Israel’s weakened Prime Minister Benjamin Netanyahu invited his main rival, Benny Gantz to join him in a broad coalition government just to remain in power— an abrupt change of strategy after failing to win a ruling majority in the election.
Gantz, a former armed forces chief who heads the centrist Blue and White Party, planned to make a statement at 2 p.m. (1100 GMT), a spokesman said.
Making the surprise offer, Netanyahu, head of the right-wing Likud party and Israel’s longest-serving leader, said in a video clip that in the run-up to Tuesday’s election, he had pledged to form a right-wing government.
Mr Gantz’s party appeared to rebuff the prime minister’s proposal. He has previously ruled out joining a coalition led by Mr Netanyahu, who he calls a ‘criminal’ after Netanyahu faced possible corruption charges.
At a ceremony in Jerusalem on Thursday, President Reuven Rivlin welcomed the prime minister’s “important call”.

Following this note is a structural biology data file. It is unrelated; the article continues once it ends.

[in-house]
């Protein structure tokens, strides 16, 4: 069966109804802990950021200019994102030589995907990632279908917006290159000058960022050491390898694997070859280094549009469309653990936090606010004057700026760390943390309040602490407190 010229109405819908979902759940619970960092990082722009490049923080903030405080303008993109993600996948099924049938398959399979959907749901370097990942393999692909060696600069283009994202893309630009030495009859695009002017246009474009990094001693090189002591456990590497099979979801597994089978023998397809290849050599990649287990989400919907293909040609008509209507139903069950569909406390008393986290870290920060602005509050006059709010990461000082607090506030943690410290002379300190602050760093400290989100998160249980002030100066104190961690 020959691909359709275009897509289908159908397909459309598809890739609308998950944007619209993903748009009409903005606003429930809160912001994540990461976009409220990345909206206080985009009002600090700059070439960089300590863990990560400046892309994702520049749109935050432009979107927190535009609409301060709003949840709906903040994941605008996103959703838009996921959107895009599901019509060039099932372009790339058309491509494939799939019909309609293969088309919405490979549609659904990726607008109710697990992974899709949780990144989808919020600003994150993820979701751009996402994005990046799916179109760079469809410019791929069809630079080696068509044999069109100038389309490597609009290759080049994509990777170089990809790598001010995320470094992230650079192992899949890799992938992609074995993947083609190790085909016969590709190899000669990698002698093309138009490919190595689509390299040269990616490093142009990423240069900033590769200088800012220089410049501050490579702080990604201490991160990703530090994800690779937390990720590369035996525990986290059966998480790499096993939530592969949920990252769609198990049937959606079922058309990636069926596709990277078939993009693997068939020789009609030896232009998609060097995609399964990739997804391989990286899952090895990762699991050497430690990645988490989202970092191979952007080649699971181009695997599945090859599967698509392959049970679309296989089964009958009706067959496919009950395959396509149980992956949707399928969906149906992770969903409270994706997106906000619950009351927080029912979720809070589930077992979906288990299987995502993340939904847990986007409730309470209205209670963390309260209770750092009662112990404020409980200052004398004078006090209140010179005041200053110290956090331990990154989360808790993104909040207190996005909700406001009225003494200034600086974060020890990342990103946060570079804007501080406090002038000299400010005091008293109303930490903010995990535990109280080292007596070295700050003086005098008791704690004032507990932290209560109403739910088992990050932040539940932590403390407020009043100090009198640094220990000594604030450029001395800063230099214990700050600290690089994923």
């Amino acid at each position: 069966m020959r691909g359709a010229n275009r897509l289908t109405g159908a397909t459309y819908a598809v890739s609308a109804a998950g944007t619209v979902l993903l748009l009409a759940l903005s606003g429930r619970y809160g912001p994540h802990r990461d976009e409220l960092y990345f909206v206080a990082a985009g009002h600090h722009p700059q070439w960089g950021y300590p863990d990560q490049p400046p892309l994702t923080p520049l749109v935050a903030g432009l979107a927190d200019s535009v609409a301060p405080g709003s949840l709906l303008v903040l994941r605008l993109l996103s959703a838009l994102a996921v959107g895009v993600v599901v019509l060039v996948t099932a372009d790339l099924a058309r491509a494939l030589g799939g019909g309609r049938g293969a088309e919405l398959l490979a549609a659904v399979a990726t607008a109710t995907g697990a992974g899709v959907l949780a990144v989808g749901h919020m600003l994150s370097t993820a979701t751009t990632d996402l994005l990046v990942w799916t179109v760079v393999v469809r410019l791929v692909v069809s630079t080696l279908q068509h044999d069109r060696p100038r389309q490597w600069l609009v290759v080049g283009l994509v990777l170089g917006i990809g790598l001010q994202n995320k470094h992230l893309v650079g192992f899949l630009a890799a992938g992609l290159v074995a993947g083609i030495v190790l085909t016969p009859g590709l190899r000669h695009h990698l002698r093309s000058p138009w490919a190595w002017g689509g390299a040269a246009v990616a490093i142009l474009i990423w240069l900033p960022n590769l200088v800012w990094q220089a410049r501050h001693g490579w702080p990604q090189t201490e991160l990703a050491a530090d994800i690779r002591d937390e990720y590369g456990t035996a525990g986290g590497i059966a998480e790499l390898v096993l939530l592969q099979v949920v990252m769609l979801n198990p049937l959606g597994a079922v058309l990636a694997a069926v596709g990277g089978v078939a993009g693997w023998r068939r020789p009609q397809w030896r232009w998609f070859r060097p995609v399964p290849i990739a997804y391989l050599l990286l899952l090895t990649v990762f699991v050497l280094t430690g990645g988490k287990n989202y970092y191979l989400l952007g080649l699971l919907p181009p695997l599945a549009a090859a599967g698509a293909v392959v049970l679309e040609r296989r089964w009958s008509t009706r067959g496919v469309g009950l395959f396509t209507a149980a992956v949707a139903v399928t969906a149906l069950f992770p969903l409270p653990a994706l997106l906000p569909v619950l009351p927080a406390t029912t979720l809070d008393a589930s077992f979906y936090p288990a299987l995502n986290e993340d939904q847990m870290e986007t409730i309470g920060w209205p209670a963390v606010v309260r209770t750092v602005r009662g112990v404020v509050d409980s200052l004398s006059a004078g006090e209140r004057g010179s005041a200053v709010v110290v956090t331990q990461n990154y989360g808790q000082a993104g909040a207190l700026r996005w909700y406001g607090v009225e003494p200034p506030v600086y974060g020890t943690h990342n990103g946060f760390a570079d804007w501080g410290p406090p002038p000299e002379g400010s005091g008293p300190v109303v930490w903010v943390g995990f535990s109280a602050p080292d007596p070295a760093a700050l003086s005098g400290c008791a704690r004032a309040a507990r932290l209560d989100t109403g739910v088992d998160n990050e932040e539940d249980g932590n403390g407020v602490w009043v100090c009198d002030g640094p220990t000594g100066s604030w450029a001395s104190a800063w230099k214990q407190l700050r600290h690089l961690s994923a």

Mr Gantz’s Blue and White alliance was 0.78% ahead of Mr Netanyahu’s right-wing Likud party. The Joint List, an alliance of Arab parties, was in third place, the ultra-Orthodox Shas party in fourth, and the nationalist Yisrael Beiteinu party in fifth.
President Reuven Rivlin, who commands wide respect in Israel in his largely ceremonial position, said he welcomed Netanyahu’s unity call. Under Israeli law, Rivlin taps a party leader to try to form a government after the final vote tally is in.
The campaigns run by Netanyahu, 69, and Gantz, 60, pointed to only narrow differences on many important issues, and an end to the Netanyahu era would be unlikely to bring about significant changes in policy on relations with the United States, the regional struggle against Iran or the Palestinian conflict.
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